Michelle Lange, OTR/L, ABDA, ATP/SMS

Michelle is an occupational therapist with over 30 years of experience and has been in private practice, Access to Independence, for over 15 years. She is a well-respected lecturer, both nationally and internationally and has authored numerous texts, chapters, and articles. She is the co-editor of Seating and Wheeled Mobility: a clinical resource guide, editor of Fundamentals in Assistive Technology, 4th ed., NRRTS Continuing Education Curriculum Coordinator and Clinical Editor of NRRTS Directions magazine. Michelle is a RESNA Fellow and member of the Clinician Task Force. Michelle is a certified ATP, certified SMS, and is a Senior Disability Analyst of the ABDA.


Related Courses

Matching Products to Seating Needs
Presented by Michelle Lange, OTR, ABDA, ATP/SMS
Recorded Webinar

Presenter

Michelle Lange, OTR, ABDA, ATP/SMS
Course: #4099Level: Introductory1 Hour
  'easy to follow, well organized, very clear'   Read Reviews
Once the wheelchair seating assessment has been completed and seating interventions considered, it is time to match specific client needs to product interventions. This course presents various categories of seating systems. Seating systems, whether linear, contoured, or molded, are comprised of primary support surfaces, secondary support components, and materials. This course is directly related to the practice of physical therapy and is therefore appropriate for the PT/PTA.

Dependent Mobility Intervention
Presented by Michelle Lange, OTR, ABDA, ATP/SMS
Recorded Webinar

Presenter

Michelle Lange, OTR, ABDA, ATP/SMS
Course: #4102Level: Introductory1 Hour
  'well organized, clearly presented, easy to follow, a lot of tips and illustrations'   Read Reviews
Dependent mobility devices are not designed for self-propulsion. These include adaptive strollers, transport chairs, tilt-in space manual wheelchairs, reclining manual wheelchairs, and standard manual wheelchairs. For very small children, adaptive strollers are often required to meet positional and dependent mobility needs. Other dependent mobility bases, such as transport chairs and standard wheelchairs, are used for quick trips or for temporary use. Clients may also use a dependent mobility base as a backup to a power wheelchair. This course is directly related to the practice of physical therapy and is therefore appropriate for the PT/PTA.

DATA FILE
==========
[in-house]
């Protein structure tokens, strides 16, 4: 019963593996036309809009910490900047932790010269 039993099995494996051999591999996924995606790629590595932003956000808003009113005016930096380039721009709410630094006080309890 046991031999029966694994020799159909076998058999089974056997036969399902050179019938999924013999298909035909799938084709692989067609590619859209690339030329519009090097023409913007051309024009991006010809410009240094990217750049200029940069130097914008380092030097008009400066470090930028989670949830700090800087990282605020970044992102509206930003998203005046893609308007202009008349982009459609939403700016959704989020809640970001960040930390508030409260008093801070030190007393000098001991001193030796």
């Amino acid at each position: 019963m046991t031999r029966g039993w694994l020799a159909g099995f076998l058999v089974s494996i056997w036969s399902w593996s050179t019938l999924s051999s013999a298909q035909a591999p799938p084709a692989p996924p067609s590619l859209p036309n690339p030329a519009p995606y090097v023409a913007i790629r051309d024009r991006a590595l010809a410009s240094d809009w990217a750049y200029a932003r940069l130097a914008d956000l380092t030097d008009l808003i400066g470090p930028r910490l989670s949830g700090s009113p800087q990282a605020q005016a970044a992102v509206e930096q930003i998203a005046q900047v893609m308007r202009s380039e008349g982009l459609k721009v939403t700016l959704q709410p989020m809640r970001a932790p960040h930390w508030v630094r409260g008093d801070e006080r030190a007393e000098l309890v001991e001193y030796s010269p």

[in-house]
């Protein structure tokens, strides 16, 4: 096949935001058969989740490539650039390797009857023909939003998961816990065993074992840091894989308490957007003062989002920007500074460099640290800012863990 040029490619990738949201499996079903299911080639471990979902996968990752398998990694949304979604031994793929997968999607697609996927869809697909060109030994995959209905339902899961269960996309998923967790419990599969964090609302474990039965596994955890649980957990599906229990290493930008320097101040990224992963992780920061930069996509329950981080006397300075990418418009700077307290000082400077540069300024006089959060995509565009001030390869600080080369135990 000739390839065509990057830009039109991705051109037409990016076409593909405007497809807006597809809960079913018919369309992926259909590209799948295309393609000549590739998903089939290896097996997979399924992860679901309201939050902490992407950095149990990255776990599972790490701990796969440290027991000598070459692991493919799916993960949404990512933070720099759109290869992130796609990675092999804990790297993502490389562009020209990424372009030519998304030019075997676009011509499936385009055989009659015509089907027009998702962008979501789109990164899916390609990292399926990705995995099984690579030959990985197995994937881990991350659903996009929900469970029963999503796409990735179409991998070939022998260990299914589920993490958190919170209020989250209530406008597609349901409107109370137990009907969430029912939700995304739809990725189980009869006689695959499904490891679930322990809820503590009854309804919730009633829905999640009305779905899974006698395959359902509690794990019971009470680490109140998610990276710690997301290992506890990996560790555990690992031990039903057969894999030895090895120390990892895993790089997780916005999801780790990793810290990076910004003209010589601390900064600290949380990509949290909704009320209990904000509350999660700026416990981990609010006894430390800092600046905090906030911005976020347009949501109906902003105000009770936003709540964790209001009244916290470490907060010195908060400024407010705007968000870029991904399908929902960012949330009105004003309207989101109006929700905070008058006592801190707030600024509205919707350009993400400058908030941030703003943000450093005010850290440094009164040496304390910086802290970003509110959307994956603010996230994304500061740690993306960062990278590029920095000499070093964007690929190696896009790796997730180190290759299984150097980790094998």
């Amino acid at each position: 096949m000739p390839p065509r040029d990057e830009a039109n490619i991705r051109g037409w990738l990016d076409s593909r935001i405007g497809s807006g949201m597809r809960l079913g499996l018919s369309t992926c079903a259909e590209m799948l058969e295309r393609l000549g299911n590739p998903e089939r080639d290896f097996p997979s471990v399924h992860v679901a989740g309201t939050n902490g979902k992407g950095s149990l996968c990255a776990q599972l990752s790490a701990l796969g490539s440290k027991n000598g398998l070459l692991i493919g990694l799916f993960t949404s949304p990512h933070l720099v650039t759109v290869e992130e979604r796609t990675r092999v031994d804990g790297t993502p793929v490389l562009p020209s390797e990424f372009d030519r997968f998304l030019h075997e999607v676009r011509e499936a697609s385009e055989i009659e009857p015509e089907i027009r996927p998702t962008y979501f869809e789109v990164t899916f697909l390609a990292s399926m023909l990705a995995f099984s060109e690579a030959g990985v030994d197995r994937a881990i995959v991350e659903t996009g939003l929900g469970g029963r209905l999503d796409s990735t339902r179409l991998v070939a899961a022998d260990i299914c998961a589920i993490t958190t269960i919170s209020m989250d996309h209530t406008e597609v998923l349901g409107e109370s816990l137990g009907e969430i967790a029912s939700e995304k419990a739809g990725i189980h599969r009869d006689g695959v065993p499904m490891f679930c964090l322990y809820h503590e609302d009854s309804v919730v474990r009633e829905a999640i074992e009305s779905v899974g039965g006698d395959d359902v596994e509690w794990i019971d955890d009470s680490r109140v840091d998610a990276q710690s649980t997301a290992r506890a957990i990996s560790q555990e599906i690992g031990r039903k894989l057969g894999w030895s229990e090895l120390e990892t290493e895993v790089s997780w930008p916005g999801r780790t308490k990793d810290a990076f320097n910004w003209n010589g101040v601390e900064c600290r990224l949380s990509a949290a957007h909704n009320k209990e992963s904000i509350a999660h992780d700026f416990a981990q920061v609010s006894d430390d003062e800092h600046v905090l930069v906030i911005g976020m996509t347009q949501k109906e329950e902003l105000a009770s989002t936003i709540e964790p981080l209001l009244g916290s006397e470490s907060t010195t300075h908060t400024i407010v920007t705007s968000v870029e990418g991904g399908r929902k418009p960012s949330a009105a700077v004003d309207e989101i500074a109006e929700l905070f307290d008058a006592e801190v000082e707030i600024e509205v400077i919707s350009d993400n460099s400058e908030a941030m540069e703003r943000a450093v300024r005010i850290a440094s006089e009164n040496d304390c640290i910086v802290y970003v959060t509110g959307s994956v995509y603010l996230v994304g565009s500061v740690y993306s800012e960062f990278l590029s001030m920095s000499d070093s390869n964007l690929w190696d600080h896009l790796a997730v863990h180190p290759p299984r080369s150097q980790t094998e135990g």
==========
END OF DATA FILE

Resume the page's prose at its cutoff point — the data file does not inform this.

Let’s Talk Augmentative And Alternative Communication: Preparing For The ATP Exam
Presented by Michelle Lange, OTR/L, ABDA, ATP/SMS
Recorded Webinar

Presenter

Michelle Lange, OTR/L, ABDA, ATP/SMS
Course: #4621Level: Intermediate1 Hour
  'good presenter, concise, good basic overview for those unfamiliar'   Read Reviews
Augmentative and alternative communication (AAC) in the context of preparing for the ATP examination is presented in this course. The course will address terminology as well as the HAAT model to explore key features including access, display layout, optimizing access, programming, mounting, and integration of systems.

Recreational Technology For People With Disabilities: Preparing For The ATP Exam
Presented by Michelle Lange, OTR/L, ABDA, ATP/SMS
Recorded Webinar

Presenter

Michelle Lange, OTR/L, ABDA, ATP/SMS
Course: #4626Level: Introductory1 Hour
  'Great ideas for recreation for those with disabilities'   Read Reviews
This course presents recreational technologies in the context of preparing for the ATP examination. The course addresses a wide variety of important recreational and exercise technologies available for people with disabilities.

Computer and Tablet Access
Presented by Michelle Lange, OTR, ABDA, ATP/SMS
Recorded Webinar

Presenter

Michelle Lange, OTR, ABDA, ATP/SMS
Course: #4128Level: Intermediate1 Hour
  'It was structured well and organized, containing clear concise information'   Read Reviews
This course will present a hierarchy of computer and tablet access options for clients unable to use standard access, such as a keyboard, mouse, and touch screen. Access assessment requires analysis of motor skills, vision, cognition, and functional applications. Alternative keyboards and mice will be presented, as well as other alternative access options. This course is directly related to the practice of physical therapy and is therefore appropriate for the PT/PTA.